If you could have whatever you wanted, what would that be? Where would you live? How would you travel? What clothes would you wear? This book teaches children that what they imagine is their choice. There are no rules or limits to their imagination.

CLICK TO BUY You Choose!

 

Source: Private copies.

NOTE: Books for Children Blog is a participant in the Amazon EU Associates Programme, an affiliate advertising programme designed to provide a means for sites to earn advertising fees by advertising and linking to Amazon.co.uk

#BFCB #BooksForChildrenBlog

@lonerganbooks

Advertisements

Child Authors: Learning from Children

Express Yourself Through Writing

Lately, my eldest has been devouring books like a caterpillar expecting an immanent leaf shortage. So much so that despite his shelves being laden with books his hunger for new, uncharted territory is proving hard to keep up with. With our library being a decent drive away and not wanting to rush out and buy new ones each time, I had a brain wave (they may be scarce but they do happen!). I remembered that my husband had read a fantasy fiction book called Eragon a few years back by the author Christopher Paolini who was fifteen years old when he wrote it. I thought perhaps it would be a good contender to satisfy this insatiable hunger. So we sifted through some old boxes in the garage and managed to find Eragon and Eldest, the first two from a series of four books. Both are fairly hefty books so I gave myself a pat on the back for successfully slowing him down until Christmas!

My eldest and I share his bedtime reading of Eragon and it keeps us both suitably engrossed. Some sentences sound a little over written in places to me but the story line is original and the vocabulary is impressive. It is hard to imagine a fifteen year old wrote such a book. As an older writer I like to think that life experience is my advantage in that it has given me greater empathy and expanded my mind since I was fifteen years old. However being a parent, I can also see many advantages for a child to read a book which is written by a child. So my curiosity has been tweaked.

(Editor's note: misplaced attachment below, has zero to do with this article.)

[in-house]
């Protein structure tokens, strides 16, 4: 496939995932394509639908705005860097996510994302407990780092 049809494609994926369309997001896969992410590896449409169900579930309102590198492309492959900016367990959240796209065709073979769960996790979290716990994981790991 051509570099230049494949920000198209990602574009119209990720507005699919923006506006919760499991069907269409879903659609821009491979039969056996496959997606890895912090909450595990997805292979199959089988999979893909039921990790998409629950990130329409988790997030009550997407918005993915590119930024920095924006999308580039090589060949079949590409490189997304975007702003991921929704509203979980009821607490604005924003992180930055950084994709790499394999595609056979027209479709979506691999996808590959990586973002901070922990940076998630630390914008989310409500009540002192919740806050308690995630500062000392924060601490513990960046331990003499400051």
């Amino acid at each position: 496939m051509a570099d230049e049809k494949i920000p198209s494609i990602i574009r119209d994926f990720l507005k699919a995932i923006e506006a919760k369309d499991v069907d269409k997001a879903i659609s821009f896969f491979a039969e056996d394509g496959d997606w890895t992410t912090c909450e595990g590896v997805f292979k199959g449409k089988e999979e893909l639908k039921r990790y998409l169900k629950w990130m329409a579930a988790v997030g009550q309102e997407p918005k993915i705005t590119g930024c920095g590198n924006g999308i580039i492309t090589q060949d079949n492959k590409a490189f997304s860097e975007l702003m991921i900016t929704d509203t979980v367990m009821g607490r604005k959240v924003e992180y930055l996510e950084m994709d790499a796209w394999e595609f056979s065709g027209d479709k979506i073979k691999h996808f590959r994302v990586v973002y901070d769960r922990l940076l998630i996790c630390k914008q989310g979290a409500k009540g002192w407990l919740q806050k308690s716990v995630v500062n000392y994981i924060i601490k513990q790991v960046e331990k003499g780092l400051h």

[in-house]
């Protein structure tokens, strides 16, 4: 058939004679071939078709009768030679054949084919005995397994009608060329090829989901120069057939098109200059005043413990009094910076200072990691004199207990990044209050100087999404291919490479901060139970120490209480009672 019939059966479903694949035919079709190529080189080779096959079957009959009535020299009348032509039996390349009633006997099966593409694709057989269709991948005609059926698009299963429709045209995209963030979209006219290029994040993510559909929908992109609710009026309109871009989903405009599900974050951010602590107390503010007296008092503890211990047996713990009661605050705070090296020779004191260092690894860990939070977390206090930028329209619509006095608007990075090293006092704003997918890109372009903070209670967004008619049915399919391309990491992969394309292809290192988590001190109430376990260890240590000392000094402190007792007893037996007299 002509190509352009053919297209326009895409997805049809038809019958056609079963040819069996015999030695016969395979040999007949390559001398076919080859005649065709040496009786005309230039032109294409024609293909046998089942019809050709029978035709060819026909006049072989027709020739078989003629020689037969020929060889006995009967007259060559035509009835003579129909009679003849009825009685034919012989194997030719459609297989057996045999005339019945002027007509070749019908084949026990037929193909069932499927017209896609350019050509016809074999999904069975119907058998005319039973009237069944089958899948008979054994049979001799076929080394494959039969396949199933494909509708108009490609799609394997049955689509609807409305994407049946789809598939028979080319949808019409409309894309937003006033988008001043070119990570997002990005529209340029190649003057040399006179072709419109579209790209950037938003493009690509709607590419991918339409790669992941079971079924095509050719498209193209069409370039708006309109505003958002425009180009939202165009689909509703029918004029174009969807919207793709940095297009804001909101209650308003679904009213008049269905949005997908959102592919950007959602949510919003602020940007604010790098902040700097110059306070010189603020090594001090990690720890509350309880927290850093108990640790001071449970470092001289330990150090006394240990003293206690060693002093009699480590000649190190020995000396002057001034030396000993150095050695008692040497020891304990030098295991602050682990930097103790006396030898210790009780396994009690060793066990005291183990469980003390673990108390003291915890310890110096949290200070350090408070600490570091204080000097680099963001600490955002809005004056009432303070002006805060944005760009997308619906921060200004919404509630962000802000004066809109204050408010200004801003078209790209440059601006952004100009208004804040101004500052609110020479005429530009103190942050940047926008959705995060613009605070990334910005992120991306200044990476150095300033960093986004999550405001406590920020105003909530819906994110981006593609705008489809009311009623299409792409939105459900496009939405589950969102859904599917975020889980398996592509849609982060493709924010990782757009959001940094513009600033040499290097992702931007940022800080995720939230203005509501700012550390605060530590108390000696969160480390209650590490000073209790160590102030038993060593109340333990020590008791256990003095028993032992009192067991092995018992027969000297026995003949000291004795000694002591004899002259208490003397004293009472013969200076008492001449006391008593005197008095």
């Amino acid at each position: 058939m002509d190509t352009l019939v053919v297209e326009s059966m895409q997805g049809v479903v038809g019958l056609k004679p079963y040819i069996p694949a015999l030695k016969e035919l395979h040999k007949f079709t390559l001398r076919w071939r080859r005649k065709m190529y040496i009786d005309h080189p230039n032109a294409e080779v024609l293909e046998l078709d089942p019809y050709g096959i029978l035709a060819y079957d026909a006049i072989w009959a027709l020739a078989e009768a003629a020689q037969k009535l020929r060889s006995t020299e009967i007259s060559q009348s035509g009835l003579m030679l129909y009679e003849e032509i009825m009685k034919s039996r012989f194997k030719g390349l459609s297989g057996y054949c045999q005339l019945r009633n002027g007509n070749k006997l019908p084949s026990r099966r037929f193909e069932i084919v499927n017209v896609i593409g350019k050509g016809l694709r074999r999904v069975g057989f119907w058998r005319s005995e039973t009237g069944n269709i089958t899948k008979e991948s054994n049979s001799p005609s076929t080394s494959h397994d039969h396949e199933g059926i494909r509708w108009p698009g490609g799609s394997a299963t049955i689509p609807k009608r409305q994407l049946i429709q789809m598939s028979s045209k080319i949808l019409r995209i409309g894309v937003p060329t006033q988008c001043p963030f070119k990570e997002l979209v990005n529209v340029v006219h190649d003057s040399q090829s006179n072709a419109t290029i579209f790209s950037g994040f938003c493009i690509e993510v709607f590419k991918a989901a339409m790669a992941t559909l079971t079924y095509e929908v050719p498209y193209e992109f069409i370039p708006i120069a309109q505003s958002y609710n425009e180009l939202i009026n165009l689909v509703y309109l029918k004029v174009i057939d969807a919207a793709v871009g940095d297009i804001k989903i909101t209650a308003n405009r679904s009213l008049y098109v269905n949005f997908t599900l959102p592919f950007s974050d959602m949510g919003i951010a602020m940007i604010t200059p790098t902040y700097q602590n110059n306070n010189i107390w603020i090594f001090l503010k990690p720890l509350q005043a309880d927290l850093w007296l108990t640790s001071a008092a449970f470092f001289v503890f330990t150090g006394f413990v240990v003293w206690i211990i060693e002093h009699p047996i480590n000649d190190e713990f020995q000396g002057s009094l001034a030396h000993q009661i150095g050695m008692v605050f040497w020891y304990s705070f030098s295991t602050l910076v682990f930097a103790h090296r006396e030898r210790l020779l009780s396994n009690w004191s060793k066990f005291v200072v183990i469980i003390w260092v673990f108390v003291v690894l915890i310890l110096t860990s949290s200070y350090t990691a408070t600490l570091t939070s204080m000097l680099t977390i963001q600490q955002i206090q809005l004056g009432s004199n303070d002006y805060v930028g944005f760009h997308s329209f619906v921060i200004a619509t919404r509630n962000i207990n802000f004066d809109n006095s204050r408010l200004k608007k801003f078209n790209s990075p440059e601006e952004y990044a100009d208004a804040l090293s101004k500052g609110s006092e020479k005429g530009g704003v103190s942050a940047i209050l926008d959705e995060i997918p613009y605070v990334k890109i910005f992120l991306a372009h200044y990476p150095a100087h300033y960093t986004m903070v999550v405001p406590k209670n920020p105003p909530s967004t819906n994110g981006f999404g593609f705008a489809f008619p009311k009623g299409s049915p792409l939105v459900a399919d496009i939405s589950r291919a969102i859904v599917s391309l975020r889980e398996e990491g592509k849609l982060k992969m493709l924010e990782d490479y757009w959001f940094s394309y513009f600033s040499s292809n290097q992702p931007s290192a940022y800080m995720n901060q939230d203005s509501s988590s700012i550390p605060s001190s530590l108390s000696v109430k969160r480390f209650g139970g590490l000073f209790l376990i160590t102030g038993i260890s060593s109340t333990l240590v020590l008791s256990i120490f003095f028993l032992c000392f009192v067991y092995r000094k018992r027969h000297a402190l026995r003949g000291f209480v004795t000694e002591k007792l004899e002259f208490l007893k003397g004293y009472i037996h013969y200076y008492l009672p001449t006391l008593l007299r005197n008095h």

The age of an author is not something a reader would readily know. It’s not emblazoned across their book cover (thank goodness!). Nor is it normally of particular importance to the reader – if the book is good, the book is good regardless of the author’s age. However, who is it that truly knows what makes a child tick? Who knows what is cool, awesome or totally pants? Who knows the latest hot topic in the playground? It can only be a child of course. They don’t have to rely on memory; they are the ones in the thick of it. They are experiencing childhood right now and by recording such moments their points of view can become an invaluable source of understanding for other children.

An excellent example is Help, Hope and Happiness which was written by Libby Rees when she was nine years old. Having gone through the pain of her parents getting divorced she wrote the book to try and help other children cope with divorce. Similarly nine year old Alec Greven’s idea to write How to Talk to Girls came from his playground observations and desires to help his classmates get credit for their chat up efforts. Jason Gaes wrote My Book for Kids with Cancer when he was diagnosed with Burkitt’s lymphoma at age seven. It’s a book which continues to help many children of all ages.

Another one I’m particularly interested to get my hands on is The Strand Prophecy written by Brianna and Brittany Winner (otherwise known as the Winner twins). The book tells the tale of Strand the superhero with a troubled past battling to save the world. Though not a self help book the twins wrote this book when they were twelve years old despite both having been diagnosed with dyslexia and dysgraphia. In a past blog on dyslexia (The Dancing Book) I once wrote “if you think differently to the average person, you have the power to achieve more than the average person so how can we teach children with dyslexia to draw out their unique abilities?” What an incredible example these twins are of what can be achieved and overcome. Since publication they have also became co-founders of the non-profit organisation Motivate 2 Learn which aims to promote literacy and inspire children with learning difficulties such as dyslexia.